Siberia: Circa 1919. Album. This album contains 127 photographs and 28 mostly real photo postcards. Various photographic and photomechanical processes including silver gelatin, collotype, carbon, half-tone, etc. All but two of the photos and eight of the postcards relate to the U.S. Army’s participation in the occupation of Siberia as part of the Allied Intervention in the Russian Revolution. The photographs and album are in very nice shape. Very good. Item #009073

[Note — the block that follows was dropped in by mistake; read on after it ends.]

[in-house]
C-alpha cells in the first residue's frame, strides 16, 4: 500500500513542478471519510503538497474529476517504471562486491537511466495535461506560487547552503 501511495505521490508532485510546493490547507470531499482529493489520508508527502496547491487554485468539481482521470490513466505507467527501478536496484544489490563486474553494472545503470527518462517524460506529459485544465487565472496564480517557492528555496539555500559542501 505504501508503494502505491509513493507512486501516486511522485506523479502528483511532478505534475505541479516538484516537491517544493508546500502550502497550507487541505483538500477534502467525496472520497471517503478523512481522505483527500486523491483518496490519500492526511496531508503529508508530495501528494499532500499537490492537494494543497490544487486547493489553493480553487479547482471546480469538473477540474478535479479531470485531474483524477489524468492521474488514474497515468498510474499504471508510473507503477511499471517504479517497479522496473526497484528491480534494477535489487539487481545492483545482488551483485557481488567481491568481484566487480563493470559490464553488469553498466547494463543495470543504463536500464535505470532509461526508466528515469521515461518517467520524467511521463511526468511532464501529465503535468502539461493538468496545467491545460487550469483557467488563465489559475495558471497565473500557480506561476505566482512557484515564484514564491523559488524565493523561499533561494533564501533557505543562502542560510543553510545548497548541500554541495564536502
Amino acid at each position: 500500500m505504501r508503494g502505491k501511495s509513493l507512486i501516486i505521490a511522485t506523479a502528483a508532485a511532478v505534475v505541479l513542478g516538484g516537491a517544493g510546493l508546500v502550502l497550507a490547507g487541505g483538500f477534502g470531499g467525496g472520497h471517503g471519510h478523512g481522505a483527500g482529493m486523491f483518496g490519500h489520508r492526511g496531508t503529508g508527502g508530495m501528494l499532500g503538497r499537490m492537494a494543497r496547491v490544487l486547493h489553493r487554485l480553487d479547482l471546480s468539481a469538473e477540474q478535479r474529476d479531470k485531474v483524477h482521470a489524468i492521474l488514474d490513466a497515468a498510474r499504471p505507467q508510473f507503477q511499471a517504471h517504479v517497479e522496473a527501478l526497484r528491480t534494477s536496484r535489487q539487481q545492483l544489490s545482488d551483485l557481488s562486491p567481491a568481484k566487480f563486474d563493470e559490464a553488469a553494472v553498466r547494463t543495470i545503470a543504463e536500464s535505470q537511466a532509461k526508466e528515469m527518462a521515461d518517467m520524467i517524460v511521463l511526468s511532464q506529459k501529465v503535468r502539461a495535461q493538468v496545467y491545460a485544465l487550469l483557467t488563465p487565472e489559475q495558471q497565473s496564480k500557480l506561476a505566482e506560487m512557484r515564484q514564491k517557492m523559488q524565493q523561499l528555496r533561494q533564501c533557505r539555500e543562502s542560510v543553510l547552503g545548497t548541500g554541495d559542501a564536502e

Seven photographs are soldier portraits: two show soldiers in heavy winter gear, one shows a soldier with a K Company, 31st Infantry Regiment collar device, and one shows a soldier with an unusual “S” over “AEF” Siberian shoulder patch unlike the standard “Polar Bear” sleeve insignia. Other photographs are of American soldiers repairing destroyed railroad tracks, debarking from a river barge, at rifle practice, corralling horses, chopping wood, hip-deep in snow and in what must be the heaviest coat and furriest mittens ever made. Additional images show a tent city, box cars, supplies and equipment, a camel caravan, a ship being unloaded, coolies using shoulder yokes to carry heavy loads, a number of soldiers from various White Russian units and probably the Czech Legion, Cossacks, two men (probably Bolsheviks) with bound hands, an execution (probably of a Bolshevik), White Russian cavalry fording a stream, Russian peasants from various ethnic groups, and much more. The post cards are captioned in English or Russian. Some of the images show Americans entering Vladivostok, their initial tent camp at Vladivostok, Vladivostok street and harbor scenes, the Flag Ship “Brooklyn,” and the Vladivostok Army-Navy YMCA . All 31st Infantry and other regimental photograph albums from Siberia during the Allied Intervention are very scarce; this one is no exception.